Let's say that Lisa and Janet have a friend Alice, whose husband, Joe, is not a Christian. He won't hear of her quitting her job to be a full time homemaker. He has grown used to her salary, and he expects that she will advance in her career to help pay for their over-sized home. Alice has come to the conclusion that she should continue to work as Joe wishes. However, she does not do so prayerfully, but with resentment towards Joe and envy towards Lisa and Janet. Joe feels her resentment and has no desire to go to church with her. At Alice's request, Lisa and Janet commit to praying with her and for her. Alice's attitude changes. Joe still wants her to work, but he does come to a few church activities and Janet's husband is building a friendship with him. While Alice still prays for the chance to be home with her children and, even more so, for her husband to become a Christian, she is at peace.

So, we see two women in two different situations. But, each has learned how to be joyful in the position where God has placed her.

The two surveys that were taken in the 1970's and in the 2000's give us a snapshot of thirty years, which is a tiny slice of history. Have you read the book of Titus and wondered what life might have been like for the women of Crete almost 2,000 years ago?

Since the human heart doesn't change that much, those women probably struggled with some of the same questions about happiness that today's women do. Why else would God, through Paul, be so careful to instruct the older women to live reverent lives, avoiding gossip and addiction to wine? Aren't those some of the very sins we often turn to today when we are out of sorts with God, with ourselves, and with life?

Paul tells Timothy to teach the older women. He counsels the older women in the church to rely on the the Lord for strength, rather than on escapist behaviors. He also counsels the older women to train the younger women in godliness, particularly in the domestic sphere. Paul does not assume that women will automatically know how to live godly lives; he assumes that they will need help and support. His instructions to older and younger men indicate that they, also, need the same type of encouragement from each other. Then and now, one way God provides for us is through godly friends.

So, if the women of Paul's day needed to learn how to be godly in an ungodly culture, we can't blame all of the unhappiness of today's women on our current cultural circumstances. The Scriptures place greater emphasis on what emanates from within our hearts than it does on outward pressures. For some verses on this subject, see Mark 7:14:23, Luke 7:22-34, I John 1:115-17, Hebrews Chapters 11 and 12, and the entire book of Philippians.

That is not to say that we should be indifferent to cultural pressures or to unhappy circumstances. We should pray, and we should look to God's word for instructions for dealing with problems.

However, if we find ourselves blaming our circumstances for our unhappiness, there is probably something that is going on that is deeper than we realize. This is where we need God's perspective on life.

For example, a woman may struggle with discontentment because the only home that she and her husband can afford is small, cramped, dark, and, frankly, ugly. Plus, she may wish that she lived across town, closer to her sister.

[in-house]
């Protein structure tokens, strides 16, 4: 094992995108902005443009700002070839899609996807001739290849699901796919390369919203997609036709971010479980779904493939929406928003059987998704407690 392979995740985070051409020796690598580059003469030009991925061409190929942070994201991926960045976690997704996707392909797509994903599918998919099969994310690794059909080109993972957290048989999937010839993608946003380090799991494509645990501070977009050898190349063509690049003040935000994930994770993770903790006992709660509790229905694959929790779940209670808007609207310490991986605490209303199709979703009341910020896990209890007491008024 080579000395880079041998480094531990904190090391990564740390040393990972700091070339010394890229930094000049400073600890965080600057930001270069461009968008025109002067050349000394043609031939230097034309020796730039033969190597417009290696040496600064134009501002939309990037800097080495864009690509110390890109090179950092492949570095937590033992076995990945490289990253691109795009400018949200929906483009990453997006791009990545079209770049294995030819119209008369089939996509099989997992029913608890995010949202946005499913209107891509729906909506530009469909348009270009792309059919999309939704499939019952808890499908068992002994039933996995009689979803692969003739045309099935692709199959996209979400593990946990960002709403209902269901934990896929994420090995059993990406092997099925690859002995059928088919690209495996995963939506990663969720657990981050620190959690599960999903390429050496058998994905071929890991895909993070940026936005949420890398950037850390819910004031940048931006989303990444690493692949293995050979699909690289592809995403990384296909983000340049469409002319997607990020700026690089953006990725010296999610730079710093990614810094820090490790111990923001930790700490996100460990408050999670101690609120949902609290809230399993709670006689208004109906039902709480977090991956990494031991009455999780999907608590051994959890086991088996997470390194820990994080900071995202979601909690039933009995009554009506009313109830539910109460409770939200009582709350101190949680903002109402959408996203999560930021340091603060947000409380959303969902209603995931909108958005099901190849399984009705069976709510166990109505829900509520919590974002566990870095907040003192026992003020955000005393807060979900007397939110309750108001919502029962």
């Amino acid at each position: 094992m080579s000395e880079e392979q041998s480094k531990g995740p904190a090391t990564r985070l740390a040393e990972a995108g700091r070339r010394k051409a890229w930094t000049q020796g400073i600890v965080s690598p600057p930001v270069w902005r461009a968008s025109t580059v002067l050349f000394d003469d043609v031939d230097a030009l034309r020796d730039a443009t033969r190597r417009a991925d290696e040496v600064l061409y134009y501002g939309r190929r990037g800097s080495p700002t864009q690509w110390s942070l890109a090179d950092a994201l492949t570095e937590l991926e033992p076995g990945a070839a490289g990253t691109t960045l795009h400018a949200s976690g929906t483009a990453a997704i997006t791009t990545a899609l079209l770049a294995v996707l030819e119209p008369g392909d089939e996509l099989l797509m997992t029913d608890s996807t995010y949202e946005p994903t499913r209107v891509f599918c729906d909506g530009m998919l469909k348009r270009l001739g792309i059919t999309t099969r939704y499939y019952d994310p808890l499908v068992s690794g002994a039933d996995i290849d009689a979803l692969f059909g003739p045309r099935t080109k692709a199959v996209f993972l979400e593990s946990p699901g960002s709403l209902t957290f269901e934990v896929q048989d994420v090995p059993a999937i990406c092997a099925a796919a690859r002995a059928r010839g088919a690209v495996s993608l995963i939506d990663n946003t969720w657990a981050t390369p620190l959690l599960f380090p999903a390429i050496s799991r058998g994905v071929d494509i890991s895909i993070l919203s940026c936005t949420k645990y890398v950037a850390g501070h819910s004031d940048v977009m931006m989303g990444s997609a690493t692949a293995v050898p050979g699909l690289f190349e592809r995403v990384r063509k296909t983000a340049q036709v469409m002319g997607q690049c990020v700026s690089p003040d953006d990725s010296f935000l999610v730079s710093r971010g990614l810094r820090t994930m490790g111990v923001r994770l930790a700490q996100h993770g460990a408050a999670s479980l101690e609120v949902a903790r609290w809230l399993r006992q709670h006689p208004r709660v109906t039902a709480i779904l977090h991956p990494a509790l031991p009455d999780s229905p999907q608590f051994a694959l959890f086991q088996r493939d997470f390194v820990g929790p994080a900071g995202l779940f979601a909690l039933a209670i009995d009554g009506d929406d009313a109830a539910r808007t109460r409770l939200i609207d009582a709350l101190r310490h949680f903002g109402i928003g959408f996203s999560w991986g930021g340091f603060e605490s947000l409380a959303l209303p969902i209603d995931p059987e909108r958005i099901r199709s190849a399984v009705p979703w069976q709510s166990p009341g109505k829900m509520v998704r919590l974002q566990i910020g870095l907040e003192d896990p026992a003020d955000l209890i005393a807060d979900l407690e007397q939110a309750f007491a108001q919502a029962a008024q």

The woman's first step toward happiness will be to look at her dwelling through God's eyes. Many a woman in this world lives in only a hut or a hovel. Some are even homeless. While he was on earth, Jesus, himself, had no place of his own where he could lay his head to rest. A woman should consider it a great blessing from God if she has a dry roof over her head and four secure walls around her. Plus, if she is a true Christian, she has a heavenly home to look forward to. Once she is there, she won't care where she dwelt on earth.

Once a woman in this situation turns her heart towards godly contentment, then she is ready to tackle the outer circumstances. After giving it some thought, she may discern how to make improvements in the home's appearance. Some new paint, a few carefully planted flowers, or a porch swing might go a long way toward turning her little house into a charming cottage.

She may also set her sights on serving, loving, and sharing her faith with the people in her present neighborhood, rather than eating her heart out because she doesn't live closer to family. In time, she may come to love her little home so much she may be a little sad to leave it, even if she does get the chance to move into the house of her original dreams.

Now, since this is a blog about homemaking, chances are that I'm preaching to the choir. You may already be quite joyful in your general life and you probably are happy in your domestic sphere, as well.

Still, we all have room to grow. Even the most joyful of us may have days or even seasons when our motivation suffers a bit --- with the possible exception of Julieann:) Or, we may be generally content, but still not know how to overcome a specific problem.

In my next post, I hope to list what I think are some common problems that keepers at home face when it comes to maintaining their joy. I'll list some possible solutions, as well.



Lilith said...

Good morning Elizabeth,
What a very interesting post ! Thank you for speaking of this issue with no prejudice, it really made me realize some things... I agree with you when you say that it is difficult to know if the criteria of happiness are the same between 1970's and 2000's, but it is true that there is a lack of respect nowadays towards the homemakers and in the same time the obligation for the working women to have a career AND a perfect home (which is basically impossible, if you are not a robot and still have to sleep...). This causes much stress, which is not happiness companion... :o (

Elizabeth said...

Hi Lilith,

I'm glad you enjoyed the article.

Buffy said...

This looks like being an interesting series!